The Bitter SC was the successor to the Bitter CD chronicled here before (see Sweet Bitter). It entered the market in 1979, even as CDs were still available. Although it was based on the largest of the Opel platforms, the styling was very Italian, and it could almost be mistaken for the Ferrari 412. This was not a bad thing, as it is clearly a handsome coupe. Much of the car was built in Italy, first at OCRA, and then at Maggiore, but eventually by Steyr-Daimler-Puch in Austria. All cars then came back to Schwein, Germany for final assembly or for inspection. The car was powered by a 3.0 or a 3.9 liter inline 6 cylinder., and produced 180hp. or 210hp respectively. It used Bosch fuel injection. Weighing 3500lbs, they used that power to propel the car to an 8.3 second 0-60 time.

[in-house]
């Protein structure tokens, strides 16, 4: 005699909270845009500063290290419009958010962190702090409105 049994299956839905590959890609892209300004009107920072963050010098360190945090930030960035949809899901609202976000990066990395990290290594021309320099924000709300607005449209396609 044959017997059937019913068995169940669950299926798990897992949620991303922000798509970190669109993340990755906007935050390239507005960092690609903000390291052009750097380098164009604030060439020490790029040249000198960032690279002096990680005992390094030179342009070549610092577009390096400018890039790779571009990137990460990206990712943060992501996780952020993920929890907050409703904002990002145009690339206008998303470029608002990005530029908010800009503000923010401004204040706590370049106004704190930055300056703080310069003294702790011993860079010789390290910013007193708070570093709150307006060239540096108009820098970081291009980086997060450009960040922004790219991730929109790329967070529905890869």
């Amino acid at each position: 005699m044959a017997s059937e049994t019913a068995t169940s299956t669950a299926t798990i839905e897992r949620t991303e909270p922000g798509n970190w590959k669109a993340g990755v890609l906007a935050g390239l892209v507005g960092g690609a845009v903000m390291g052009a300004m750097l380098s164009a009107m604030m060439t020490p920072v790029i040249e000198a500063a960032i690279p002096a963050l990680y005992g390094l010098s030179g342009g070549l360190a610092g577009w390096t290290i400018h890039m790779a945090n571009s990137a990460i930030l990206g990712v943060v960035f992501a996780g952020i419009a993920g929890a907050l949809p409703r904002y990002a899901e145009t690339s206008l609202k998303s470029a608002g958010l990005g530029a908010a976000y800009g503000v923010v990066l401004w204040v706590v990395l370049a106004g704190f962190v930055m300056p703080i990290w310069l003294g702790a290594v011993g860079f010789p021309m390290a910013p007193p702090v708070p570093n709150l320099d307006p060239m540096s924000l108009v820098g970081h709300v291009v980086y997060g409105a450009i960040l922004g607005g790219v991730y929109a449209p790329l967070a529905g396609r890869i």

Bitter went to great effort to create a premium car, with a luxurious interior including leather and woodgrain. A sedan, and a cabriolet were added in 1981. Just 488 were built, and only a handful came to the US, where they were carried by a few Buick dealers due to a deal with GM. That placement did not help, and US sales were tepid. However, demand was outstripping supply elsewhere, hence the move to Austria for much of the manufacturing. In an interesting twist, Bitter had difficulties with US emissions despite using a US vendor to handle that area. They eventually used a Porsche catalytic converter to solve their issues! They were also up against the rise of the BMW sedan, and other premium offerings. Lastly, the idea of a rebodied car was now primarily the domain of the supercar. No matter how nice it looked, and no matter how well executed, a rebodied Opel was going to be a challenge. Today, the SC from this period remains popular, and the wedge styling has stood the test of time.